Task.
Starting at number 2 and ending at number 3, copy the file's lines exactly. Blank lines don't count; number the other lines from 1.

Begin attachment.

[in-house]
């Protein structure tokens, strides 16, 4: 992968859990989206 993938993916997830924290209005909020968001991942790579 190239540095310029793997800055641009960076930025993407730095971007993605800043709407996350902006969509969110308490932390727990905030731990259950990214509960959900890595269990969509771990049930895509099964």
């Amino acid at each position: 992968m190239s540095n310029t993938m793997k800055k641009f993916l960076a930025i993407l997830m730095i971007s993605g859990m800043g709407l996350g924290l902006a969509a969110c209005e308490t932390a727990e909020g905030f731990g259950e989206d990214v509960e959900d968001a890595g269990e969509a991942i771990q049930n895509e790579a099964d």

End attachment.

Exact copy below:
């Protein structure tokens, strides 16, 4: 992968859990989206 993938993916997830924290209005909020968001991942790579 190239540095310029793997800055641009960076930025993407730095971007993605800043709407996350902006969509969110308490932390727990905030731990259950990214509960959900890595269990969509771990049930895509099964």
């Amino acid at each position: 992968m190239s540095n310029t993938m793997k800055k641009f993916l960076a930025i993407l997830m730095i971007s993605g859990m800043g709407l996350g924290l902006a969509a969110c209005e308490t932390a727990e909020g905030f731990g259950e989206d990214v509960e959900d968001a890595g269990e969509a991942i771990q049930n895509e790579a099964d």